Bryan Kirk: The Super Ferry

Practice surfing to perfect your ferrying skills

Bryan Kirk on the New River Dries

Bryan Kirk on the New River Dries

The Super Ferry

By Bryan Kirk

My favorite aspect of freestyle is surfing waves, and luckily this skill can come in handy for putting your creek boat where you want it on Class V runs. The ability to work with the river and all its features will make you a more efficient paddler and will guarantee better lines.

As you're heading downstream, every wave, big or small, should be viewed as a possible tool to help you move across the river quickly and easily. Establishing a surf, even a partial surf, will allow you to perform a sort of 'super ferry.' This is when gravity slows your downstream speed due to the wave, then the force of the moving water is able to propel you across the river as quickly as possible while minimizing downstream movement. Note that a full surf need not be established; all it takes for the wave to help you shoot across the river is a slight decrease in downstream speed.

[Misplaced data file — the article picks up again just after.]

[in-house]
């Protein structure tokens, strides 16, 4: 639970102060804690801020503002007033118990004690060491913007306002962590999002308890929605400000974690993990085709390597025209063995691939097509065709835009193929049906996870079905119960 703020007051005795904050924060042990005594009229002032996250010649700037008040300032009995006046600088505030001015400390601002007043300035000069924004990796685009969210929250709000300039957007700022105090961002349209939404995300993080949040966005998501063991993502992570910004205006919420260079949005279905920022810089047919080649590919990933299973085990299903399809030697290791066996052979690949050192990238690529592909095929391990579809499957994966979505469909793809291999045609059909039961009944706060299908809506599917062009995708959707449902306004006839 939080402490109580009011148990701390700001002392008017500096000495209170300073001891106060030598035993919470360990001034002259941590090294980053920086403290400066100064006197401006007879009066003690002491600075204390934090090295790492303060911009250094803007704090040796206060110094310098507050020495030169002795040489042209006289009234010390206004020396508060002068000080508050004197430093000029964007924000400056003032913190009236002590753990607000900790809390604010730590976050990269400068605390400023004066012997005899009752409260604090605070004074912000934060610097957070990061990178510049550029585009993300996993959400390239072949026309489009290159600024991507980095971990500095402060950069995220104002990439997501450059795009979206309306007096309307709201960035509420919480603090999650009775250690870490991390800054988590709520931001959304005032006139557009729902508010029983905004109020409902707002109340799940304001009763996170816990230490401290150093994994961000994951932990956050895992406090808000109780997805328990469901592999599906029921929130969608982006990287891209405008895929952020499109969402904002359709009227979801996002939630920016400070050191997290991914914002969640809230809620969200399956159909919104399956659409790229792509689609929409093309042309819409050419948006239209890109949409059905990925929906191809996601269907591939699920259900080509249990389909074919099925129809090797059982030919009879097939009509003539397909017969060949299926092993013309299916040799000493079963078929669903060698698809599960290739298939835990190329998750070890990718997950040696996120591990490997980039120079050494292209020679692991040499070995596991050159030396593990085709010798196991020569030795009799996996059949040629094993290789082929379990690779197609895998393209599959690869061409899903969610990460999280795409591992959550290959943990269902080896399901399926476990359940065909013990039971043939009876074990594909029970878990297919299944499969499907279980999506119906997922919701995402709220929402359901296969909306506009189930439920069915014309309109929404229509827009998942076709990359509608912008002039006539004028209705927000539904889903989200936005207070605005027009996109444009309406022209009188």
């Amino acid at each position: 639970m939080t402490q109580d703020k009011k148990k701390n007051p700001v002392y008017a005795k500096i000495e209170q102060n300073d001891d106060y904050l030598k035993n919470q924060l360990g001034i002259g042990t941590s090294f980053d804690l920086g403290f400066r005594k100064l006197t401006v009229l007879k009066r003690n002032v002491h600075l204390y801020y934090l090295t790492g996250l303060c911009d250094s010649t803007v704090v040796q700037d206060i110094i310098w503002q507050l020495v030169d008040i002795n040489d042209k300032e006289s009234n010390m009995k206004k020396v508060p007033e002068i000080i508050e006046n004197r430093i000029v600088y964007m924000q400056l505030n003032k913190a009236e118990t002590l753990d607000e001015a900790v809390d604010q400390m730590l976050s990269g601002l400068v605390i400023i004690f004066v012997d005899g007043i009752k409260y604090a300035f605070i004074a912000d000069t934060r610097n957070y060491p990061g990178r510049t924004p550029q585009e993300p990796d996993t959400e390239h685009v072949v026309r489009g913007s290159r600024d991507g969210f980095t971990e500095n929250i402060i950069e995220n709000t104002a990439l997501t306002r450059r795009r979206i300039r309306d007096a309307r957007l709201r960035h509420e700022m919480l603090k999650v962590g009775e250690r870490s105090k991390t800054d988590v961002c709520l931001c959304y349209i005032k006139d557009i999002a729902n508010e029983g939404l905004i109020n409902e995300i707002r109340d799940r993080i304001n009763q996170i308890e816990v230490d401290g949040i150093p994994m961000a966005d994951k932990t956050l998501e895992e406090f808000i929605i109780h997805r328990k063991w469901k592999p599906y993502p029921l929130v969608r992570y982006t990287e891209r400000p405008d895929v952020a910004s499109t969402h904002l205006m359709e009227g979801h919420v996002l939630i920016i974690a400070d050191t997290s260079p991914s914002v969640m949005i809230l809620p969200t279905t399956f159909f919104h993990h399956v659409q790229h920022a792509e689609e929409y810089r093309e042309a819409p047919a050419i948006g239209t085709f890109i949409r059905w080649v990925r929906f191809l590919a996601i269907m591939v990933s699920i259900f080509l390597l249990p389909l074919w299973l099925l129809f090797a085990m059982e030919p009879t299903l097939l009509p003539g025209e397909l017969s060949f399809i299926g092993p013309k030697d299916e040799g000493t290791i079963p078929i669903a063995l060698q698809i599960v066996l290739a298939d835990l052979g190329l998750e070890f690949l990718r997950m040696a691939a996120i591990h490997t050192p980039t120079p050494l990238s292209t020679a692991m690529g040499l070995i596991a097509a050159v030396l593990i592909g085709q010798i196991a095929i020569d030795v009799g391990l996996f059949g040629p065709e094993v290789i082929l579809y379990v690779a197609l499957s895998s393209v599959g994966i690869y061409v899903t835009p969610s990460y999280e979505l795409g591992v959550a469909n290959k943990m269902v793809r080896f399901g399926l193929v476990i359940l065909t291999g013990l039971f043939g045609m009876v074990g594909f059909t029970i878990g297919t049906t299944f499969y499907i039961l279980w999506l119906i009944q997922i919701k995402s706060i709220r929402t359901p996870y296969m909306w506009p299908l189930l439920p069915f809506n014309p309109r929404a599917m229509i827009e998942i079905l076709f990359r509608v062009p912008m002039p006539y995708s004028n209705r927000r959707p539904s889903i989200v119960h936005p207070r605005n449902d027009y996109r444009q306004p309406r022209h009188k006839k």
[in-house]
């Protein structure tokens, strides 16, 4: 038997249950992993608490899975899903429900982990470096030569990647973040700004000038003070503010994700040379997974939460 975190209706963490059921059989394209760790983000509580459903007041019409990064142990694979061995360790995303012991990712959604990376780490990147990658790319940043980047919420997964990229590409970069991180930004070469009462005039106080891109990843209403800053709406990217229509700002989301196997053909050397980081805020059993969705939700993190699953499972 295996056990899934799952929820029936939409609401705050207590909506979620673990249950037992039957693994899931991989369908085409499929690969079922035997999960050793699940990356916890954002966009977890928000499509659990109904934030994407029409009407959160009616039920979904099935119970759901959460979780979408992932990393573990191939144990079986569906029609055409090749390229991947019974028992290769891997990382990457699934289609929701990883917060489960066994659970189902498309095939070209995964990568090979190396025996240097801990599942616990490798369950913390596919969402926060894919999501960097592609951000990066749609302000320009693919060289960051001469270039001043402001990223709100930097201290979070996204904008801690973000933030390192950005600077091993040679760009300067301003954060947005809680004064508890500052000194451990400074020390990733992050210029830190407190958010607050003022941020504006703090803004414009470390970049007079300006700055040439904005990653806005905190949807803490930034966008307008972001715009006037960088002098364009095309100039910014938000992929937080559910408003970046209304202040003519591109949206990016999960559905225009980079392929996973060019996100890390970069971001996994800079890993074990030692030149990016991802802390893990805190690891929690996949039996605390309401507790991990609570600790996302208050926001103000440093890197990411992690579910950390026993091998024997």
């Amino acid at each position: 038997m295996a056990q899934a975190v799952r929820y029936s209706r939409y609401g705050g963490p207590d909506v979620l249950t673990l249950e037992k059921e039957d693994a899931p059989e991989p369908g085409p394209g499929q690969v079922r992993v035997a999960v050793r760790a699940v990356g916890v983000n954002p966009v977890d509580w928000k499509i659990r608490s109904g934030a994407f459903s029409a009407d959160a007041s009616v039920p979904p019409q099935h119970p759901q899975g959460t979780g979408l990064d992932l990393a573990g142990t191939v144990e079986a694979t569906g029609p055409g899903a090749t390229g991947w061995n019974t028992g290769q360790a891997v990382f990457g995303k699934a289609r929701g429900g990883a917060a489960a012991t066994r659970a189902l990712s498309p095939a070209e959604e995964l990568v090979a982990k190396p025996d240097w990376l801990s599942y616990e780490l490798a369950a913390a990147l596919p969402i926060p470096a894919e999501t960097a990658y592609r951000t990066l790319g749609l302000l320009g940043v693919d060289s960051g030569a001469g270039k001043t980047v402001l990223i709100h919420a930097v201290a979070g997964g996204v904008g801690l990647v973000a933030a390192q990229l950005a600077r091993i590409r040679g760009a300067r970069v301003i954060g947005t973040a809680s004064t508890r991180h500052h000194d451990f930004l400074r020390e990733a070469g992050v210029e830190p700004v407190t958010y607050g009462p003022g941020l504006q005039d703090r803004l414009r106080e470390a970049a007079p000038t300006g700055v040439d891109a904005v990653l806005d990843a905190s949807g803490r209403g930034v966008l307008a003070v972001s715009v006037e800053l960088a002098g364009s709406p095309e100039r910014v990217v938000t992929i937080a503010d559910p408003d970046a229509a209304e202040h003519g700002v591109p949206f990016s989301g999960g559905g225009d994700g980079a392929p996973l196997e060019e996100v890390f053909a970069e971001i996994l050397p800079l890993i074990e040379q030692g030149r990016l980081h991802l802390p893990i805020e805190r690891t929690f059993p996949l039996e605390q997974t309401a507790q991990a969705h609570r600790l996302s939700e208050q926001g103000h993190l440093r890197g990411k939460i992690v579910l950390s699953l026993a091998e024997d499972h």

The first step is to spot a wave, and when you're about 5 seconds upstream of it, spin your bow upstream with a sweep until it is facing around 30 degrees towards the river bank you'd like to approach. As you're dropping into the trough of the wave, give a few quick forward strokes to establish a surf. Once you begin to surf, you can increase your boat angle in the desired direction to accelerate your boat laterally across the river. When you've traveled almost as far as needed laterally, turn your surfing rudder stroke into an open bow draw to turn fully downstream. Transfer your draw stroke into a forward stroke to fully transfer your lateral speed into downstream momentum. Be sure to experiment with holes, breaking waves, and curlers to open up even more options for getting right or left in a hurry.

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